While a man would never write on his dating app profile, ‘must be nine stone or lighter’, women rarely think about how awful it must be to read height requirements that basically equate to: ‘Don’t even talk to me if you’re short.’ One man I met admitted he never usually got anywhere because he was bald. 

Even one-night stands are too much commitment; Londoners are fond of the ‘half-night stand’. When I was promoting my first book, I was invited on to the Millennial Love podcast in which listeners wrote in with their dating stories. One young woman complained that she’d had a man over, bought him a pizza, given him an orgasm, paid for his Uber home, and thought this was all perfectly fine — until he couldn’t muster the manners to text her to say thank you. Something inside me screams, ‘We can’t go on like this!’ It is madness to treat people with so little respect. For me, apps don’t work. So I am now concentrating on meeting people the old-fashioned way and being much more patient. Trying to build up friendships first. Since I always sabotage by text, I write emails. When I get invited to parties, I don’t stand in one corner, I do as Jane Austen advised and take a turn about the room. A friend of mine asked everyone she knows to set her up on blind dates. She’s met a lovely man and is taking it very, very slow.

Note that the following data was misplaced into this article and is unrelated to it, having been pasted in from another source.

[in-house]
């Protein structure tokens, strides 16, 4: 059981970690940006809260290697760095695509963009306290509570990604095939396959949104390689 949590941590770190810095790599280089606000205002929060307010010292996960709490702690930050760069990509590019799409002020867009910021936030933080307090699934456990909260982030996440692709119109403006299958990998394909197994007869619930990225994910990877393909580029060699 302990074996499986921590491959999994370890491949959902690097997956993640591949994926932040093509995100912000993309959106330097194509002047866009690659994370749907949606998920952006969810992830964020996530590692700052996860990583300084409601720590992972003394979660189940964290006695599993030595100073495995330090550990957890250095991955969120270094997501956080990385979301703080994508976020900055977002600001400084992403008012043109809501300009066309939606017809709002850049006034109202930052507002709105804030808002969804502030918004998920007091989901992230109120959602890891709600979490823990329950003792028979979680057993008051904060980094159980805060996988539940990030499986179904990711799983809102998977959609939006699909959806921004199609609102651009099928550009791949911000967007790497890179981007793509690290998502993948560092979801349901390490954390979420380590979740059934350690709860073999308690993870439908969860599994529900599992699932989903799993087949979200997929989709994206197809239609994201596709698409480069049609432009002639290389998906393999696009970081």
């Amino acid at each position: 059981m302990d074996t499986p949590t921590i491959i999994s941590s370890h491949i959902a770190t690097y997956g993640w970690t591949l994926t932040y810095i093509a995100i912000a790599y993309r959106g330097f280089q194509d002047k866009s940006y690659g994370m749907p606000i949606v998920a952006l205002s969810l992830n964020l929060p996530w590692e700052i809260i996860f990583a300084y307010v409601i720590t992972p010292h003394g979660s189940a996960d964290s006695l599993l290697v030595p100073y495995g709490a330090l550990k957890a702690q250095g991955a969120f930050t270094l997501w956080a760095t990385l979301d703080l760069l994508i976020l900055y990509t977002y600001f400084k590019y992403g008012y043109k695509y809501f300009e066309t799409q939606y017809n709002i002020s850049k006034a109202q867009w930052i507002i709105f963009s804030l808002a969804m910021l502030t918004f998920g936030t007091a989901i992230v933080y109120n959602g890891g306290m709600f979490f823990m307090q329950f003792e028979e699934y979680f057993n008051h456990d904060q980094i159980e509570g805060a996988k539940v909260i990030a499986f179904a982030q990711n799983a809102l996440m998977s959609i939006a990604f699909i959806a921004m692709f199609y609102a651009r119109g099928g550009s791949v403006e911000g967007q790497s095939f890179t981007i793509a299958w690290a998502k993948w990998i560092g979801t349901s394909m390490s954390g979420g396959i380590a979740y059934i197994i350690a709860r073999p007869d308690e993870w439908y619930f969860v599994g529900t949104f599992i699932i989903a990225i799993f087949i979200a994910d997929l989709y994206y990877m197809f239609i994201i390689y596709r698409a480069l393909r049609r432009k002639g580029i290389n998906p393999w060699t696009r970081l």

Finding true love has always been hard, Hodgson insists. ‘When it comes to finding love, remember that modern dating apps are a capitalist enterprise focused on solving not the love problem, but the money problem,’ she advises. ‘They have commodified love like never before, and commodification is the killer of romance, which needs genuine attention, vulnerability and then just an ounce of calculated dare to thrive.’